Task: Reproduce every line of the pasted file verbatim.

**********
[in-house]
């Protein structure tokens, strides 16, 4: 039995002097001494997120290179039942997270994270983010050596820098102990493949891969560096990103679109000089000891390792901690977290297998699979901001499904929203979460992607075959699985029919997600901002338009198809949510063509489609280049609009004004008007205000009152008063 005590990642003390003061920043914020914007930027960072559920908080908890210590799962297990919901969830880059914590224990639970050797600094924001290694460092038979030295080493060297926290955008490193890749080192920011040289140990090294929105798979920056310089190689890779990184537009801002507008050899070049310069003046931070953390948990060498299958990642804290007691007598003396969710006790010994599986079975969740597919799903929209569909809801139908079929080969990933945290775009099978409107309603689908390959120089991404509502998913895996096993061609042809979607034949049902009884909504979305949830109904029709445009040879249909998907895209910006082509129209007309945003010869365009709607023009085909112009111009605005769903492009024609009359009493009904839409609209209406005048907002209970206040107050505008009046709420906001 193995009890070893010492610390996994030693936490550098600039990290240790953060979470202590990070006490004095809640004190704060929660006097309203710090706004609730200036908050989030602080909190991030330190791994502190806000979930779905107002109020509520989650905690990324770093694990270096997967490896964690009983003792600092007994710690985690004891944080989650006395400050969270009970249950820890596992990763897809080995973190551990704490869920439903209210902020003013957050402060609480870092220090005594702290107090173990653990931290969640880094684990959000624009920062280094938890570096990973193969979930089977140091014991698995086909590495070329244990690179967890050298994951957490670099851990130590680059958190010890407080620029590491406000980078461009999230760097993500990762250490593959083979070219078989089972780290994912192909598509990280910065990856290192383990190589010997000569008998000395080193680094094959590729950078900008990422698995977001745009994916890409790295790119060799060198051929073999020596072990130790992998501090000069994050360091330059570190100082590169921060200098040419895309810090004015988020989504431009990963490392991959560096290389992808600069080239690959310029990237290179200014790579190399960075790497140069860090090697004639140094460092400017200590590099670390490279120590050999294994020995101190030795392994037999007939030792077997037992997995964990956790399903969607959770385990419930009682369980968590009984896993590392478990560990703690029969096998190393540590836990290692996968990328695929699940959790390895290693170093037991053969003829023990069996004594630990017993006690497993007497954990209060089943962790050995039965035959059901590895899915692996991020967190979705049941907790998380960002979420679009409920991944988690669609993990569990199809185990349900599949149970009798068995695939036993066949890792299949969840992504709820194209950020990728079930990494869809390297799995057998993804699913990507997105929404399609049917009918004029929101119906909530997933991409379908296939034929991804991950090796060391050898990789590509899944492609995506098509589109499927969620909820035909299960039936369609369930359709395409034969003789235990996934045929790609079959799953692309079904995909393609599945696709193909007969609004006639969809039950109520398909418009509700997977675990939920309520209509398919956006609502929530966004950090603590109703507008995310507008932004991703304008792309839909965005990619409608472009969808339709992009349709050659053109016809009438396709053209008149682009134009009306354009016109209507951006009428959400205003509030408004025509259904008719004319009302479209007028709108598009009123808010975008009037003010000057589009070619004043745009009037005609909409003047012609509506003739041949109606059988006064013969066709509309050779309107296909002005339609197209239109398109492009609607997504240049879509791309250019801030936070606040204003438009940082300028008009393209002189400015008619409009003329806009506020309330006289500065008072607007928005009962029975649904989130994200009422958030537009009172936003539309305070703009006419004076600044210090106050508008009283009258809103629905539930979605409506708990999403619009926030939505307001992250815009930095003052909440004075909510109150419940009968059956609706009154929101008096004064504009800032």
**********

[in-house]
């Protein structure tokens, strides 16, 4: 039995002097001494997120290179039942997270994270983010050596820098102990493949891969560096990103679109000089000891390792901690977290297998699979901001499904929203979460992607075959699985029919997600901002338009198809949510063509489609280049609009004004008007205000009152008063 005590990642003390003061920043914020914007930027960072559920908080908890210590799962297990919901969830880059914590224990639970050797600094924001290694460092038979030295080493060297926290955008490193890749080192920011040289140990090294929105798979920056310089190689890779990184537009801002507008050899070049310069003046931070953390948990060498299958990642804290007691007598003396969710006790010994599986079975969740597919799903929209569909809801139908079929080969990933945290775009099978409107309603689908390959120089991404509502998913895996096993061609042809979607034949049902009884909504979305949830109904029709445009040879249909998907895209910006082509129209007309945003010869365009709607023009085909112009111009605005769903492009024609009359009493009904839409609209209406005048907002209970206040107050505008009046709420906001 193995009890070893010492610390996994030693936490550098600039990290240790953060979470202590990070006490004095809640004190704060929660006097309203710090706004609730200036908050989030602080909190991030330190791994502190806000979930779905107002109020509520989650905690990324770093694990270096997967490896964690009983003792600092007994710690985690004891944080989650006395400050969270009970249950820890596992990763897809080995973190551990704490869920439903209210902020003013957050402060609480870092220090005594702290107090173990653990931290969640880094684990959000624009920062280094938890570096990973193969979930089977140091014991698995086909590495070329244990690179967890050298994951957490670099851990130590680059958190010890407080620029590491406000980078461009999230760097993500990762250490593959083979070219078989089972780290994912192909598509990280910065990856290192383990190589010997000569008998000395080193680094094959590729950078900008990422698995977001745009994916890409790295790119060799060198051929073999020596072990130790992998501090000069994050360091330059570190100082590169921060200098040419895309810090004015988020989504431009990963490392991959560096290389992808600069080239690959310029990237290179200014790579190399960075790497140069860090090697004639140094460092400017200590590099670390490279120590050999294994020995101190030795392994037999007939030792077997037992997995964990956790399903969607959770385990419930009682369980968590009984896993590392478990560990703690029969096998190393540590836990290692996968990328695929699940959790390895290693170093037991053969003829023990069996004594630990017993006690497993007497954990209060089943962790050995039965035959059901590895899915692996991020967190979705049941907790998380960002979420679009409920991944988690669609993990569990199809185990349900599949149970009798068995695939036993066949890792299949969840992504709820194209950020990728079930990494869809390297799995057998993804699913990507997105929404399609049917009918004029929101119906909530997933991409379908296939034929991804991950090796060391050898990789590509899944492609995506098509589109499927969620909820035909299960039936369609369930359709395409034969003789235990996934045929790609079959799953692309079904995909393609599945696709193909007969609004006639969809039950109520398909418009509700997977675990939920309520209509398919956006609502929530966004950090603590109703507008995310507008932004991703304008792309839909965005990619409608472009969808339709992009349709050659053109016809009438396709053209008149682009134009009306354009016109209507951006009428959400205003509030408004025509259904008719004319009302479209007028709108598009009123808010975008009037003010000057589009070619004043745009009037005609909409003047012609509506003739041949109606059988006064013969066709509309050779309107296909002005339609197209239109398109492009609607997504240049879509791309250019801030936070606040204003438009940082300028008009393209002189400015008619409009003329806009506020309330006289500065008072607007928005009962029975649904989130994200009422958030537009009172936003539309305070703009006419004076600044210090106050508008009283009258809103629905539930979605409506708990999403619009926030939505307001992250815009930095003052909440004075909510109150419940009968059956609706009154929101008096004064504009800032």